If you’ve been struggling to get a good night’s sleep, you’re likely at the point where you’d try anything to get a full eight hours. Well, according to a new study from a team of Swiss researchers, a short hypnosis session may just be the cure for your insomnia.
For those women who received hypnosis, the study found that they were two-thirds more likely to spend less time awake and 80% more time in deep sleep than those who did not receive any hypnotic suggestion.
In the past, there have been reports that hypnosis benefits individuals suffering from sleep issues but up until now, this has been strictly subjective. The study from the University of Fribourg in Switzerland is the first to take a serious look at the benefits that hypnosis has on deep sleep and if the connection between hypnosis and better sleep is, in fact, real.
Hypnosis is meant to boost deep sleep, or slow-wave sleep, as it is often known. This is the type of sleep that the body needs to rejuvenate. As humans age, the amount of deep sleep they get each night typically drops. By the time some people hit the ages of 50 or 60, they may get little to no sleep. Not getting quality, rejuvenating sleep is a common complaint among seniors.
The Swiss study enlisted 70 healthy women between the ages of 18 and 35 in a series of experiments in a lab once a week for five weeks. None of the women had a history of sleep issues, nor were they taking any sleep medications. They were divided into two groups; one that was deemed susceptible to hypnosis while the other was not.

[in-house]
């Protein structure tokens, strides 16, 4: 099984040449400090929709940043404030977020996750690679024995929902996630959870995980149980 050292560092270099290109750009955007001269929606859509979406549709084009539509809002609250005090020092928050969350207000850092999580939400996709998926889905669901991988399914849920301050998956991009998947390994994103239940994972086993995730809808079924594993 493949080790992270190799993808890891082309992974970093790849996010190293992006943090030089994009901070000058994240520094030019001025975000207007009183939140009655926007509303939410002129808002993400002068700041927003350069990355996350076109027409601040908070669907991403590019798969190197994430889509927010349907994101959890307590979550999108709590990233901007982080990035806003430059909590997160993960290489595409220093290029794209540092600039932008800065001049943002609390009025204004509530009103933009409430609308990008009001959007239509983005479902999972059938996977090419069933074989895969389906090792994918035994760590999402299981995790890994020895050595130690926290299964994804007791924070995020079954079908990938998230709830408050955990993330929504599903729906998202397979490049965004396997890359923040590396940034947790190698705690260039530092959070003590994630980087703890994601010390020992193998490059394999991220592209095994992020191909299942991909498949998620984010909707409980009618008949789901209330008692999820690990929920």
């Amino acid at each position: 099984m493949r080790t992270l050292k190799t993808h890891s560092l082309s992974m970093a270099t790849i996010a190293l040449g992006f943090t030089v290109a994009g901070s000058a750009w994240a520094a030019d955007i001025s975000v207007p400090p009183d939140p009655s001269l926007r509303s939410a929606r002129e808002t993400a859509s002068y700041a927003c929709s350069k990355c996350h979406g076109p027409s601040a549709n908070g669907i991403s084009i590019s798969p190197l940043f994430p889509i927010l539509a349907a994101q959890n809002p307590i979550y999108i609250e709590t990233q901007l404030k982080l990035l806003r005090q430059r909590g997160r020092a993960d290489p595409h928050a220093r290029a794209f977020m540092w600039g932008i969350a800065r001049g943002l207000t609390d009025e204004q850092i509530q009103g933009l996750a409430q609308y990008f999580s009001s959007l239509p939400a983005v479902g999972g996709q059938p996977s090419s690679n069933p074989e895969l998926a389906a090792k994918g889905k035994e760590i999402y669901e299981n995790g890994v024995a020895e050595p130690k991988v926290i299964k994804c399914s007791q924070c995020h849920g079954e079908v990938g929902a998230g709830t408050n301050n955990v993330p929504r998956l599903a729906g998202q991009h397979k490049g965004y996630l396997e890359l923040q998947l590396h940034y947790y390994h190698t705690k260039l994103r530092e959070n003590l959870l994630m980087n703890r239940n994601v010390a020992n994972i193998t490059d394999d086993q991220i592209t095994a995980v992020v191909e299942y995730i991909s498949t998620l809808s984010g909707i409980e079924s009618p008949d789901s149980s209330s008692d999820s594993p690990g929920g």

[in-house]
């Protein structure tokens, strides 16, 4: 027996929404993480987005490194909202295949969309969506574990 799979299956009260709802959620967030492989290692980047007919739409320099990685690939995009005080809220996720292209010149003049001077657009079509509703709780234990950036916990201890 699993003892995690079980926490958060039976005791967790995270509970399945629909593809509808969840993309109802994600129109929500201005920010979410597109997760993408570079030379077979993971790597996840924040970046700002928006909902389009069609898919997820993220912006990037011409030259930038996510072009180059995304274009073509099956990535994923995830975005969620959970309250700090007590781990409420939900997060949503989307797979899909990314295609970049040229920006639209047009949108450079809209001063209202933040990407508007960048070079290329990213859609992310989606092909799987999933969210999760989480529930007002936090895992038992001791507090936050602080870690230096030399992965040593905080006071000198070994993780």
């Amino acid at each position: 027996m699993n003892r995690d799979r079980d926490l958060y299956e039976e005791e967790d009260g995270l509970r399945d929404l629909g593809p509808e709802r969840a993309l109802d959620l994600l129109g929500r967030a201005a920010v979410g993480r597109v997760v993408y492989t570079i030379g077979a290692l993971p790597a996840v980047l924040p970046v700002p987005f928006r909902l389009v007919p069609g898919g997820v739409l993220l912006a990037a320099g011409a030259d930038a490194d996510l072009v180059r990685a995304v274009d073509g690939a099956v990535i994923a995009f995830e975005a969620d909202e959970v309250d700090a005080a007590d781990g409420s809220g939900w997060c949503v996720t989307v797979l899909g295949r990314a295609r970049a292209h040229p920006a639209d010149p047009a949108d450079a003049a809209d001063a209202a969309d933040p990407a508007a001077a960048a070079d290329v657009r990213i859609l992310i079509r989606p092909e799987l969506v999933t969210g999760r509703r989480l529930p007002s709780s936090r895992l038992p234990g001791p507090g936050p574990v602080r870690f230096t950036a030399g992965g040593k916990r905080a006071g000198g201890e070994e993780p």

The women were outfitted with electrodes to monitor brainwaves and sleep patterns. While lying in bed in a dark room, half the group listened to audiotapes that contained hypnotic suggestion, while the other half listened to content that was neutral.
While listening to the audio feeds, the women were allowed to fall asleep during or after listening to the audio files and all the participants were woken after 90 minutes of napping.
Sleep patterns did not change in those with low suggestibility to hypnosis. However, the women who were highly suggestive slept 67% more and their deep sleep time rose by 80%. While other phases of sleep did not appear to be have been affected by sleep patterns, the study did find that slow-wave activity during deep sleep was improved significantly. This shows that not only is the quantity of deep sleep improved, but the quality is as well.
The researchers did acknowledge that the study only looked at women, but there is evidence that men, in general, are less suggestible to hypnosis. However, men who are suggestible to hypnosis may benefit from hypnosis for improved sleep as well.
With roughly half the population being suggestible to hypnosis, there is evidence that it could be used to improve sleep patterns of those who are struggling. The study did look at healthy people who were not suffering from sleep disorders but with the information they gathered, there is evidence that they could benefit from hypnosis when combined with sleep medications.
Source for Today’s Article:
“Hypnosis May Help Improve Deep Sleep,” Medline Plus web site, June 20, 2014; http://www.nlm.nih.gov/medlineplus/news/fullstory_146901.html.